Unfortunately, there still wasn't enough water in there to reach the filter intake. Luckily, as I mentioned above, I'd been cycling a tank for a week already, so I transferred a couple gallons from that into the new tank. We had filtration! From here, I did my best to let the immigrants calm down a bit - as you can imagine, they gave every sign of being badly stressed, although I can't say how much of that is the move, and how much is their environment.
Now, here's where it gets a little tricky. The conditions in there aren't at all conducive to fish health, but I don't want them to change too fast and shock the fish further. And I don't know exactly what kind of fish I've got, so it's tough to say what their ideal environment is. This is where I'm hoping you folks can help.
When it arrived, the tank was down to probably 60-65 degrees (F). (Let me know if I need to convert to C.) I got the heater running and up to 75 or so, but I don't want to go higher unless I know it'll be ok for them. The cichlids do seem to be hanging out by the heater, and they're displaying what I believe to be "fin clamping" (keeping them tight to the body - am I understanding this correctly?), so I'm guessing they may need it hotter, but first I need to identify them.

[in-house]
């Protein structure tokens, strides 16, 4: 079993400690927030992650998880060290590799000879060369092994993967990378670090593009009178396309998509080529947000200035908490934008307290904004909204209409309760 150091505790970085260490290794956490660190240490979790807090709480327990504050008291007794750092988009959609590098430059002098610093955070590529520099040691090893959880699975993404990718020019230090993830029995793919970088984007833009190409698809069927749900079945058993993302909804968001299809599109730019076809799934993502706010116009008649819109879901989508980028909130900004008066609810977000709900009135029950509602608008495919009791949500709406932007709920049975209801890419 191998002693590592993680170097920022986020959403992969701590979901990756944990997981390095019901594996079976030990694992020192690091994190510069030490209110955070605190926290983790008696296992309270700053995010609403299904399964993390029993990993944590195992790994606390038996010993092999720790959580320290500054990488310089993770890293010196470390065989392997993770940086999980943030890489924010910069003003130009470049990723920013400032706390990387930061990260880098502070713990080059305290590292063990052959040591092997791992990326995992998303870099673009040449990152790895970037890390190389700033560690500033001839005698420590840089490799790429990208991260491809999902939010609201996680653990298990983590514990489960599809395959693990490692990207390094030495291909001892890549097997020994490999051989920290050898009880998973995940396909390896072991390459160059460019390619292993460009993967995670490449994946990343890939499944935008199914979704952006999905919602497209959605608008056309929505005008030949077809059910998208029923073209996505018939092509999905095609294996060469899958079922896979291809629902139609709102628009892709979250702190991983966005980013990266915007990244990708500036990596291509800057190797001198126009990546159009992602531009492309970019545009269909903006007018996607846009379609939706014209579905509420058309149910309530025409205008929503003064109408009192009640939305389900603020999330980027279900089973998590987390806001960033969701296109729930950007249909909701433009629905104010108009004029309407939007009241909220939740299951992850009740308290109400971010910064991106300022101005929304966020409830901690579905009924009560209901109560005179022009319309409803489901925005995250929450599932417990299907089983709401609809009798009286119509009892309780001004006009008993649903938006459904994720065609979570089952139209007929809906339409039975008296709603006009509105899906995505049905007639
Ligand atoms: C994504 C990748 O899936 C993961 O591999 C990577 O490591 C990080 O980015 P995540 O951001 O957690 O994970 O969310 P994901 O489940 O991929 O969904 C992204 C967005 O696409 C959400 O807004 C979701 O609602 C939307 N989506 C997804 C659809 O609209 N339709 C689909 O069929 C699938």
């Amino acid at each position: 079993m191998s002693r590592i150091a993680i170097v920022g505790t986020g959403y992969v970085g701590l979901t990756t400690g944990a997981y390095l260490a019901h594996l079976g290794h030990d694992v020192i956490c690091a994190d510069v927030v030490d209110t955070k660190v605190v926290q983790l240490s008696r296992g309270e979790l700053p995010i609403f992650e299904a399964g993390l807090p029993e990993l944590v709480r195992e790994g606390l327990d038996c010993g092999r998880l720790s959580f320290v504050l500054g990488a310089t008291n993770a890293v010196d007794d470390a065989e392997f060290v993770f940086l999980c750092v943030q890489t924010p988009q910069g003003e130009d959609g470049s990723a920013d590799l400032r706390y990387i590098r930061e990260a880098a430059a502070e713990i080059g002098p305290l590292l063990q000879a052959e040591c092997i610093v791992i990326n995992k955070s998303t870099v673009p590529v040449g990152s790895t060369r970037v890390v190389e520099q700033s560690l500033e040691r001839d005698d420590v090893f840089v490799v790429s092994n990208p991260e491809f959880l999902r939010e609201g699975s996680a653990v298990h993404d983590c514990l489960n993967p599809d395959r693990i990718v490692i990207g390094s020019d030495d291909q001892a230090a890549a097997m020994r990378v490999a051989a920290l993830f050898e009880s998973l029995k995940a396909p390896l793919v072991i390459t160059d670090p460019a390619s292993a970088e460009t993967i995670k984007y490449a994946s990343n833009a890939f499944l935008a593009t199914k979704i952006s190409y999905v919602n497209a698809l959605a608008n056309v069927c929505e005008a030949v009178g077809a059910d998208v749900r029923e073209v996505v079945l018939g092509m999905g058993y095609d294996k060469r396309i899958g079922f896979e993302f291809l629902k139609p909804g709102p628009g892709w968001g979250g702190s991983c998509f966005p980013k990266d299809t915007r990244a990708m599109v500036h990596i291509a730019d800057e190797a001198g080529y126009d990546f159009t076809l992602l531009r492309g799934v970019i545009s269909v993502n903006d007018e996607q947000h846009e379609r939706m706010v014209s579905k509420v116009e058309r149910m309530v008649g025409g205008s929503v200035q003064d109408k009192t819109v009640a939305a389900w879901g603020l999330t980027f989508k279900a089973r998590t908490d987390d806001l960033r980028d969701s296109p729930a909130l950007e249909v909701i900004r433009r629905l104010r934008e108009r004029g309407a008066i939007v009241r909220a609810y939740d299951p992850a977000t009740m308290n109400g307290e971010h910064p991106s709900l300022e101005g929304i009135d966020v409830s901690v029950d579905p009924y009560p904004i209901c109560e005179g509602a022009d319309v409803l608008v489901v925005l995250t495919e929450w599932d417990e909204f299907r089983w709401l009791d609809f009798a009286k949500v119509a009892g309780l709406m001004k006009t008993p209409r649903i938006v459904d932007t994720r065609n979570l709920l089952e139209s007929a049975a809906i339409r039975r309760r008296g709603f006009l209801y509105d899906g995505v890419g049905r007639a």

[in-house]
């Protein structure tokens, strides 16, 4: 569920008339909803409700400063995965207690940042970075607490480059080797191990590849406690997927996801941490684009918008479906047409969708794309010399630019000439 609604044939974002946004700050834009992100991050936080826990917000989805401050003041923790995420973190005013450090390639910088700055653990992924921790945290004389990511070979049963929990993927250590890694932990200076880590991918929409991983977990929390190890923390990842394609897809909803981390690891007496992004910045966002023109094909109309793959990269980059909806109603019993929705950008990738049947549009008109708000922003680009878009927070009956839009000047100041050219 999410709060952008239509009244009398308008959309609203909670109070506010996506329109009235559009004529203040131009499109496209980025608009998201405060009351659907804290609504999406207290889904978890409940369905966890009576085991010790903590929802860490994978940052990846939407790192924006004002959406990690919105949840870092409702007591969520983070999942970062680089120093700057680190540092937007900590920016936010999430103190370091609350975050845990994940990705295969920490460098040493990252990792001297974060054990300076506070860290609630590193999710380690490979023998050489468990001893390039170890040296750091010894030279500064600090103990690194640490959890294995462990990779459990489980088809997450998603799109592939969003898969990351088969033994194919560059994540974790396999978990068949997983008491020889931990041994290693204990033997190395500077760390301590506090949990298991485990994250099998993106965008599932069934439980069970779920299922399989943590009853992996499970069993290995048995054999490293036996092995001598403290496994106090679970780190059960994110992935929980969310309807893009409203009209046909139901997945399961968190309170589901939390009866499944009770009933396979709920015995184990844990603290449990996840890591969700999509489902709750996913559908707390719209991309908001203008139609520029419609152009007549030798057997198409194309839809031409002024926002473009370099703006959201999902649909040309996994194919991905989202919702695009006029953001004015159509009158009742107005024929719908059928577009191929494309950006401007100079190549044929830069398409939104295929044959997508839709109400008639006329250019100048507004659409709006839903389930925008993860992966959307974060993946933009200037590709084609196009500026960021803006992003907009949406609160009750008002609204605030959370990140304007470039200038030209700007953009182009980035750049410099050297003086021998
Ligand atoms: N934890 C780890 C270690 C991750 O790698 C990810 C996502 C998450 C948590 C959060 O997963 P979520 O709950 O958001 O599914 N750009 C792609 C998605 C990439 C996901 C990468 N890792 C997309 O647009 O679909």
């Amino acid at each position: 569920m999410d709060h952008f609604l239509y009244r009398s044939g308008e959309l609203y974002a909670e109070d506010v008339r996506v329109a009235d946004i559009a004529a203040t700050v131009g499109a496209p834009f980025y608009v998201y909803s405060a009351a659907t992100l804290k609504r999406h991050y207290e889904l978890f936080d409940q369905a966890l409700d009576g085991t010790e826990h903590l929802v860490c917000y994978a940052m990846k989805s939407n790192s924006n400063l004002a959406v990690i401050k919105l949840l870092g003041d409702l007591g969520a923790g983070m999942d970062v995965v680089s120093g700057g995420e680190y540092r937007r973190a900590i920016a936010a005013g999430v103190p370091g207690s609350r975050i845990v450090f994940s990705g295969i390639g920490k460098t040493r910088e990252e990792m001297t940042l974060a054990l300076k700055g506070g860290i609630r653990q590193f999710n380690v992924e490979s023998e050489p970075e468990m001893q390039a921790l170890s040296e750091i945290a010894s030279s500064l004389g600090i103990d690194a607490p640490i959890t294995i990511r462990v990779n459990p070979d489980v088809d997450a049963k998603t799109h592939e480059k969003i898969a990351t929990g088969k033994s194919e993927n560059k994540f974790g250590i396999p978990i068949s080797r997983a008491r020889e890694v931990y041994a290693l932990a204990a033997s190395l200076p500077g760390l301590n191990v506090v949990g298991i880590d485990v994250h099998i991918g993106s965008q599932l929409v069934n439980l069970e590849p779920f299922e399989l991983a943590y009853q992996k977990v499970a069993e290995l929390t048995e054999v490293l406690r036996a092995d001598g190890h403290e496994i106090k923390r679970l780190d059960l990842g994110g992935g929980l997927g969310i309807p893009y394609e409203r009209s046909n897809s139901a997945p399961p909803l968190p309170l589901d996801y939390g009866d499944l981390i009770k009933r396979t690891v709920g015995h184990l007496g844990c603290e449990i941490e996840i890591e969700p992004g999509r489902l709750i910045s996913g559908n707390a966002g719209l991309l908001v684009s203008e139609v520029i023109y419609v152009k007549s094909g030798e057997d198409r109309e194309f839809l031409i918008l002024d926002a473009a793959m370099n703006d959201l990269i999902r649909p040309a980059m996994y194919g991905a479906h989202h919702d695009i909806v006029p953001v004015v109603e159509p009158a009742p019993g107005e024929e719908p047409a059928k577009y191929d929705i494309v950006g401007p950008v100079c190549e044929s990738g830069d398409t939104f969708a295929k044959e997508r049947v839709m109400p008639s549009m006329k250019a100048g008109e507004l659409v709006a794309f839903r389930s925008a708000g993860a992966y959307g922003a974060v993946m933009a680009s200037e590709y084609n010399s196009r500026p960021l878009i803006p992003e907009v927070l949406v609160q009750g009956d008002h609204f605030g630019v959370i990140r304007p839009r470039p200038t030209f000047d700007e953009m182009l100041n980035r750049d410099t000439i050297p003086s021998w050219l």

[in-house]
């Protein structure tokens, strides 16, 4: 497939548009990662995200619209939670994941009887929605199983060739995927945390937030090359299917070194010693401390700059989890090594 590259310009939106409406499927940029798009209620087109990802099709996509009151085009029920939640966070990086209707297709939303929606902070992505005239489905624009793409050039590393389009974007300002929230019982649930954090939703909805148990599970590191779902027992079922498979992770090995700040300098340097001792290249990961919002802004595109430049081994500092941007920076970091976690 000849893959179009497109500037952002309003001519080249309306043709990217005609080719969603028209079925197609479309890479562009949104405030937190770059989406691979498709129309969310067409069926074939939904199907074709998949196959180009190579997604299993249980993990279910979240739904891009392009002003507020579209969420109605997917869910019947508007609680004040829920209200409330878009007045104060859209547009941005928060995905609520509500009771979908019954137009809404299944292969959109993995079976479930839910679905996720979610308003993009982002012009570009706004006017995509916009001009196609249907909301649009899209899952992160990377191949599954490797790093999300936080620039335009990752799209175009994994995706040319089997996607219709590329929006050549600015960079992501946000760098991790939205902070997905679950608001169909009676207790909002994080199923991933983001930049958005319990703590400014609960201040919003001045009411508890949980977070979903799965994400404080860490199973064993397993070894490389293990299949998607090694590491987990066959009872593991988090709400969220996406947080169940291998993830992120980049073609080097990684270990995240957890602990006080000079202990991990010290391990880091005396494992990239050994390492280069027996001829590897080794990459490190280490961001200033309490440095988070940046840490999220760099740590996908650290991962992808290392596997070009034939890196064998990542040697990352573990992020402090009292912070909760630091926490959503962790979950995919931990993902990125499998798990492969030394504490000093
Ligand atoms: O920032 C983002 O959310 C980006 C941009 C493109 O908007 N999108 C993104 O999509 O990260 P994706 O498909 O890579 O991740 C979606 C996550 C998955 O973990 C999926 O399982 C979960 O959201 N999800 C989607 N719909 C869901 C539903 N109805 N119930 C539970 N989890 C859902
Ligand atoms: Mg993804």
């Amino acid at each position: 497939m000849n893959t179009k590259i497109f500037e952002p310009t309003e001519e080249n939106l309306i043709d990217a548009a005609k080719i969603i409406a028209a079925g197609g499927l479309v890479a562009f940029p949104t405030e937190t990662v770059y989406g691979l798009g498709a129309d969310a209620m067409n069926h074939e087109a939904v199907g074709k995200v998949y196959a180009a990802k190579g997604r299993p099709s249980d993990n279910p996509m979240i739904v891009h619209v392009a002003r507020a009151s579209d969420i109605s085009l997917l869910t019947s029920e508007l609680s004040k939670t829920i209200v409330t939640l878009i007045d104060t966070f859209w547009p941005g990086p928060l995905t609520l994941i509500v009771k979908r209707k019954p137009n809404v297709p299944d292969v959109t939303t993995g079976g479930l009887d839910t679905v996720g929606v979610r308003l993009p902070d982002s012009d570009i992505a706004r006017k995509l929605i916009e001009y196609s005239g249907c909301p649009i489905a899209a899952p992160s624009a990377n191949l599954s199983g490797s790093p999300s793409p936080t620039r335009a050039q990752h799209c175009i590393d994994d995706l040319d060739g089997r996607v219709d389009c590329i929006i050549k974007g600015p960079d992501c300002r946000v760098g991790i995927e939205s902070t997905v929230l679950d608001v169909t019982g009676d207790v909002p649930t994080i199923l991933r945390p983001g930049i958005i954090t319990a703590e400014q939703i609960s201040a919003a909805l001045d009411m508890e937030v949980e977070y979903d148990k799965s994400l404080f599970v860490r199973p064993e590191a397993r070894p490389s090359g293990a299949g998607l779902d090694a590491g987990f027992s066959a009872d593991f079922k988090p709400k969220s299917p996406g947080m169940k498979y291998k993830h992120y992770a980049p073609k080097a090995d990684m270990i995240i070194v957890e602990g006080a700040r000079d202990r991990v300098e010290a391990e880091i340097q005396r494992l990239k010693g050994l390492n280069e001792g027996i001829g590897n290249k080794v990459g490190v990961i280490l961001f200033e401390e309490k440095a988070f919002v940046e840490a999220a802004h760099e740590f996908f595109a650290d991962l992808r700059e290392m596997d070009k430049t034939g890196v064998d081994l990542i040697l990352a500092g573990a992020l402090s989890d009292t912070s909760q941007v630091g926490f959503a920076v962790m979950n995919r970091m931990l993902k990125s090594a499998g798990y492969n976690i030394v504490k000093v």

Then there's the Ph - when I got the tank, it was shockingly acidic (off the chart yellow). As I understand it, African rift lake cichlids like it super alkaline, but I can't say for sure that these are those. As it happens, our water is naturally EXTREMELY alkaline (off the chart blue - hard water, remember), so the water I cycled in from the other tank brought it up to around 6.5. Probably not their ideal range, but I don't want to change it more than than in a day.
As for the hardness and possible chlorination, well, there's not a whole lot I can do there that I'm not already doing. I've had the water cycling through an aerated tank for a week, which (as I understand) should let the chlorine evaporate out. (We have reservoir water, so it is relatively chlorinated.) Frankly, I can't spend much on the fish right now (yay, economy!), so buying dechlorination tabs is out of the question, for the time being.